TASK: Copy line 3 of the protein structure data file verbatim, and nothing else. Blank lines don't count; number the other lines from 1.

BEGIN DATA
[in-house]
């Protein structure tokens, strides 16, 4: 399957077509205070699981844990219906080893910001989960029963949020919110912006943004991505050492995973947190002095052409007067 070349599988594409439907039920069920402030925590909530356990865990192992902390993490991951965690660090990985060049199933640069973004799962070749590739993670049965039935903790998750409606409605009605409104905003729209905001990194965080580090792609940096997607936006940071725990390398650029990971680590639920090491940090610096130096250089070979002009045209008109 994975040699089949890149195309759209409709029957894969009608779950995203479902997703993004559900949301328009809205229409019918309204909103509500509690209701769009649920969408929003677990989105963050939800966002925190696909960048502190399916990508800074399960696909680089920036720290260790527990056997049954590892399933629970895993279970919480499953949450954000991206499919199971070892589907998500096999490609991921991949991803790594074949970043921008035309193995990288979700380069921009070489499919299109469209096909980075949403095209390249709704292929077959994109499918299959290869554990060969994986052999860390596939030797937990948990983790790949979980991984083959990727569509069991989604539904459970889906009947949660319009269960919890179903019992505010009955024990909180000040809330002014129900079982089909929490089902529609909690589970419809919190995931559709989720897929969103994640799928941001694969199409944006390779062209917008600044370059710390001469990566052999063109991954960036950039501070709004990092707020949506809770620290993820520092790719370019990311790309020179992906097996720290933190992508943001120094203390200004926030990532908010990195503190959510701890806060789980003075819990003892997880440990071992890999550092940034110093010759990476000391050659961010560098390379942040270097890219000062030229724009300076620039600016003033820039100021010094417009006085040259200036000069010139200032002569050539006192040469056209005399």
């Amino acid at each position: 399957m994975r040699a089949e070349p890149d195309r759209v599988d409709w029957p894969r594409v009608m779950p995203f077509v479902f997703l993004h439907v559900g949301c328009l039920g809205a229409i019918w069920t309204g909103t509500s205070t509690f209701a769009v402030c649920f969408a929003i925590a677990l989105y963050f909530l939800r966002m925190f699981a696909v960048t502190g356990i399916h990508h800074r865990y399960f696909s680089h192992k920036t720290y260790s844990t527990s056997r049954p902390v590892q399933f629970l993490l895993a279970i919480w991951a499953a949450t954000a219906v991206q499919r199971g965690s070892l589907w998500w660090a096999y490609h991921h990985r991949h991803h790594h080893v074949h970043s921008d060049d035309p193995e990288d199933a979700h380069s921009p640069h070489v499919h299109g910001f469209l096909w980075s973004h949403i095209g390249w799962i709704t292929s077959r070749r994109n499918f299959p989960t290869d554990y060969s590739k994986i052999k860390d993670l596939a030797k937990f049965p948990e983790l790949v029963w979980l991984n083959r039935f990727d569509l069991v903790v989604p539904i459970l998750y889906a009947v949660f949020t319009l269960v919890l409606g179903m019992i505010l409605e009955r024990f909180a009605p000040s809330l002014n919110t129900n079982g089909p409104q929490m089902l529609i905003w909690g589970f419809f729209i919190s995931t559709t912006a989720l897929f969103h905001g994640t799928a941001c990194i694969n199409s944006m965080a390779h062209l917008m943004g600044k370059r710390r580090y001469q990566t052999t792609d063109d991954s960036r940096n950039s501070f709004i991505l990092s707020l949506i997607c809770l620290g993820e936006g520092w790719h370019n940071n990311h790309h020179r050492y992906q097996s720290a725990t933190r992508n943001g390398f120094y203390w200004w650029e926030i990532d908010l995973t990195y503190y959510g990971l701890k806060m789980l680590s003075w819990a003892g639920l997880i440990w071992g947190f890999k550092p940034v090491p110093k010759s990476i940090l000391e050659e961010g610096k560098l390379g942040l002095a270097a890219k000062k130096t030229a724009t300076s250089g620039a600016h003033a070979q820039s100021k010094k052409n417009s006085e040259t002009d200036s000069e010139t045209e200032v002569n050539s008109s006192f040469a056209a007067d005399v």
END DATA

């Amino acid at each position: 399957m994975r040699a089949e070349p890149d195309r759209v599988d409709w029957p894969r594409v009608m779950p995203f077509v479902f997703l993004h439907v559900g949301c328009l039920g809205a229409i019918w069920t309204g909103t509500s205070t509690f209701a769009v402030c649920f969408a929003i925590a677990l989105y963050f909530l939800r966002m925190f699981a696909v960048t502190g356990i399916h990508h800074r865990y399960f696909s680089h192992k920036t720290y260790s844990t527990s056997r049954p902390v590892q399933f629970l993490l895993a279970i919480w991951a499953a949450t954000a219906v991206q499919r199971g965690s070892l589907w998500w660090a096999y490609h991921h990985r991949h991803h790594h080893v074949h970043s921008d060049d035309p193995e990288d199933a979700h380069s921009p640069h070489v499919h299109g910001f469209l096909w980075s973004h949403i095209g390249w799962i709704t292929s077959r070749r994109n499918f299959p989960t290869d554990y060969s590739k994986i052999k860390d993670l596939a030797k937990f049965p948990e983790l790949v029963w979980l991984n083959r039935f990727d569509l069991v903790v989604p539904i459970l998750y889906a009947v949660f949020t319009l269960v919890l409606g179903m019992i505010l409605e009955r024990f909180a009605p000040s809330l002014n919110t129900n079982g089909p409104q929490m089902l529609i905003w909690g589970f419809f729209i919190s995931t559709t912006a989720l897929f969103h905001g994640t799928a941001c990194i694969n199409s944006m965080a390779h062209l917008m943004g600044k370059r710390r580090y001469q990566t052999t792609d063109d991954s960036r940096n950039s501070f709004i991505l990092s707020l949506i997607c809770l620290g993820e936006g520092w790719h370019n940071n990311h790309h020179r050492y992906q097996s720290a725990t933190r992508n943001g390398f120094y203390w200004w650029e926030i990532d908010l995973t990195y503190y959510g990971l701890k806060m789980l680590s003075w819990a003892g639920l997880i440990w071992g947190f890999k550092p940034v090491p110093k010759s990476i940090l000391e050659e961010g610096k560098l390379g942040l002095a270097a890219k000062k130096t030229a724009t300076s250089g620039a600016h003033a070979q820039s100021k010094k052409n417009s006085e040259t002009d200036s000069e010139t045209e200032v002569n050539s008109s006192f040469a056209a007067d005399v």